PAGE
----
Wednesday, January 9, 2013

Jesus: Human; Really Human

Jesus is human. He's also the Son of God, one of the Trinity.

For several weeks now, I've been posting about the Incarnation, when God "made his dwelling among us." (John 1:14)

Faith, Understanding, and a Lack of Omniscience

Folks have been having trouble believing that for two thousand years now. I suspect it's partly because we can't figure out exactly how God manages to be three persons and one God; and how one of those persons could be human and divine: at the same time.

Every now and then someone decides that Jesus isn't human, isn't God, or was one first, and then became the other. Recently, some folks have decided that Jesus either didn't exist, or was merely human.

I enjoy understanding things, but realize that I've got limits. As I've said before, God's God, I'm not. One of the ways that I'm not like God is my lack of omniscience.

"Omniscience?" Dictionaries tend to make you hunt a bit for the definition of that word:
  • Omniscience
    • The quality or state of being omniscient
    • Omniscient
      • Having infinite
        • Awareness
        • Understanding
        • Insight
      • Possessed of universal or complete knowledge
I've decided that I'll believe that Jesus is human and divine, without knowing as much as God does.

Heavy Reading, Lists, and Me

"...Everything that Christ is and does in this nature derives from 'one of the Trinity.' The Son of God therefore communicates to his humanity his own personal mode of existence in the Trinity. In his soul as in his body, Christ thus expresses humanly the divine ways of the Trinity:98...."
(Catechism of the Catholic Church, 470)
My oldest daughter noted that I like to make hierarchical lists. She's right, of course. Besides helping me learn what I'm reading, I think it's a good way to show what I've found in posts like this one.

Besides, although the Catechism of the Catholic Church is a good resource, it's slightly heavy reading. There's a lot of information in each paragraph. For instance, here's all of 470, with that excerpt in bold:
"Because 'human nature was assumed, not absorbed,'97 in the mysterious union of the Incarnation, the Church was led over the course of centuries to confess the full reality of Christ's human soul, with its operations of intellect and will, and of his human body. In parallel fashion, she had to recall on each occasion that Christ's human nature belongs, as his own, to the divine person of the Son of God, who assumed it. Everything that Christ is and does in this nature derives from 'one of the Trinity.' The Son of God therefore communicates to his humanity his own personal mode of existence in the Trinity. In his soul as in his body, Christ thus expresses humanly the divine ways of the Trinity:98

"The Son of God . . . worked with human hands; he thought with a human mind. He acted with a human will, and with a human heart he loved. Born of the Virgin Mary, he has truly been made one of us, like to us in all things except sin.99"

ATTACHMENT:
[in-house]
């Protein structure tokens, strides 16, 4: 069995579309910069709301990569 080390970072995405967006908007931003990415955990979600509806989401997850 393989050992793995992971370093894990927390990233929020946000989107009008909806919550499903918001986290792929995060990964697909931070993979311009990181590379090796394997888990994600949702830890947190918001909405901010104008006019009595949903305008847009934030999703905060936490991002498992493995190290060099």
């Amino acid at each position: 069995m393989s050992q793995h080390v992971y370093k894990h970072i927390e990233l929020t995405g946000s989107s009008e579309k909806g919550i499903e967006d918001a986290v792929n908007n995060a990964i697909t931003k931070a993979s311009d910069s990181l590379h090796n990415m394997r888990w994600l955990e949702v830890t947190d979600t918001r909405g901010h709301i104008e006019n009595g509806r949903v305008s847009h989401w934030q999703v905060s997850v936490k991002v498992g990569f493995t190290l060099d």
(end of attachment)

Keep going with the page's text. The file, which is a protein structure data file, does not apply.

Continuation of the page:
(Catechism, 470)
As I've done before, I broke out some of the main points out as a list: for my own enjoyment, and because I wanted to share what I found.

Jesus: Human and Divine

Jesus the Christ, Son of God:
  • Is one of the Trinity
  • Took on human nature
  • Is human
    • And so
      • Worked with human hands
      • Thought with a human mind
      • Acted with a human will
      • Loved with a human heart
    • Was born
      • His mother is Mary
    • Really has been made
      • One of us
      • Like us in everything
        • Except sin
    (Catechism, 470)
Jesus wasn't pretending to be one of us. He was, and is, human. He's also God. Like I said, folks have had a hard time believing that.

"...Believe me ... or ... believe because of the works..."

Jesus said, in effect, 'you want to know what God looks like? Take a good look:'
"Jesus said to him, 'Have I been with you for so long a time and you still do not know me, Philip? Whoever has seen me has seen the Father. How can you say, "Show us the Father"?

"Do you not believe that I am in the Father and the Father is in me? The words that I speak to you I do not speak on my own. The Father who dwells in me is doing his works.

"Believe me that I am in the Father and the Father is in me, or else, believe because of the works themselves....' "
(John 14:9-11)
Two millennia later, it's a bit easier to "believe because of the works themselves," and that's another topic. Topics.

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What's That Doing in a Nice Catholic Blog?

From time to time, a service that I use will display links to - odd - services and retailers.

I block a few of the more obvious dubious advertisers.

For example: psychic anything, numerology, mediums, and related practices are on the no-no list for Catholics. It has to do with the Church's stand on divination. I try to block those ads.

Sometime regrettable advertisements get through, anyway.

Bottom line? What that service displays reflects the local culture's norms, - not Catholic teaching.